News and Information

Karzai aborts visit after blast
September 16, 2004
President Hamid Karzai has cut short a visit in south-eastern Afghanistan after a suspected rocket attack near an air base where he was arriving.
President Karzai's helicopters were landing at an air base near Gardez in Paktia province when an explosion was heard, a president spokesman said.

He was due to open a new road and school in Gardez.

President Karzai's American bodyguards decided to abort the visit and fly him back to the capital, Kabul.

The BBC's Andrew North in Kabul says that Paktia province has been an area of frequent attacks by suspected Taleban militants who have vowed to disrupt the country's 9 October elections.

It is believed that the rocket landed one to two kilometres away from the air base where President Karzai was about to land.

It is not known who fired the rocket. No one was hurt, either on the ground or in the air, president spokesman Jawed Ludin told the Associated Press.

Heavy security

American spokesman Major Mark McCann told Associated Press that the rocket landed just 300 metres from where the helicopter was supposed to land.

President Karzai rarely leaves Kabul because of security risks
"The president was not in any imminent danger," Mr McCann said.

A spokesman for the president told the BBC that the private American security guards who protect the Afghan leader immediately decided to take off again.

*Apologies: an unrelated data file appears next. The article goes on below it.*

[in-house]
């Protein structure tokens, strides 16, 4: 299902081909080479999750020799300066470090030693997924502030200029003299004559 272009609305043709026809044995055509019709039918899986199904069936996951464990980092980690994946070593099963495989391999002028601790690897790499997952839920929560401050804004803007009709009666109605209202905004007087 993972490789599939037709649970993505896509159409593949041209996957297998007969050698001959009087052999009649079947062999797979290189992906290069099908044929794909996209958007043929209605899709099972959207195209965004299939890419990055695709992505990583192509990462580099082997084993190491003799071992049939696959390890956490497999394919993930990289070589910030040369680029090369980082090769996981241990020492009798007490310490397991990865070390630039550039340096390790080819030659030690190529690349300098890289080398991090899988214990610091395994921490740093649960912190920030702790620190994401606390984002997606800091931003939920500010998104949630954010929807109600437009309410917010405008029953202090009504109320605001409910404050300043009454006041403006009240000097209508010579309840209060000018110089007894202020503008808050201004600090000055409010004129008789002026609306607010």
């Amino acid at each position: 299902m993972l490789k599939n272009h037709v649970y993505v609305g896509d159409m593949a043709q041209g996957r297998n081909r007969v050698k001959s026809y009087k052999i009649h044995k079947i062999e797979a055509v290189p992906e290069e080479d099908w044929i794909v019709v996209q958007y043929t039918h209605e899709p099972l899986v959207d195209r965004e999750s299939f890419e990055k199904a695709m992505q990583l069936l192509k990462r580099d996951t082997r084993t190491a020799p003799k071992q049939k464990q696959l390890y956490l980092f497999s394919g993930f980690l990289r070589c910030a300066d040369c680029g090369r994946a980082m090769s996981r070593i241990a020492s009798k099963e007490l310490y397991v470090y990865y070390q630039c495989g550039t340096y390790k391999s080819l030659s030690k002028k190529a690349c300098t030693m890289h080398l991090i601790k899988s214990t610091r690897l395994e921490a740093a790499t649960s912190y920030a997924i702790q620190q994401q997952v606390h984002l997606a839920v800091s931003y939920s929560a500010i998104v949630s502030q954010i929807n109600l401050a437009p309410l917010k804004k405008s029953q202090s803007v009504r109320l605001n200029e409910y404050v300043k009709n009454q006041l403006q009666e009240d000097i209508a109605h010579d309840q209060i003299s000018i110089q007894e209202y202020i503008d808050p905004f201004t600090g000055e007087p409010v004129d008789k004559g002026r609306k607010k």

He said that the visit to Gardez was not related to the election campaign, but an official government trip.

Correspondents say President Karzai was reportedly very disappointed over not being able to complete the visit.

One official suggested to the BBC that his security team may have over reacted in pulling out.

President Karzai has rarely been seen outside his heavily-fortified presidential compound since he survived an assassination attempt by suspected Taleban members in Kandahar in 2002.

His critics say he has little control of events much beyond the capital, Kabul, where the country's ethnic warlords again hold sway.

And since last summer, violence by militants opposed to the US-backed administration he runs has sharply risen - with many of their attacks targeting election workers and voters.


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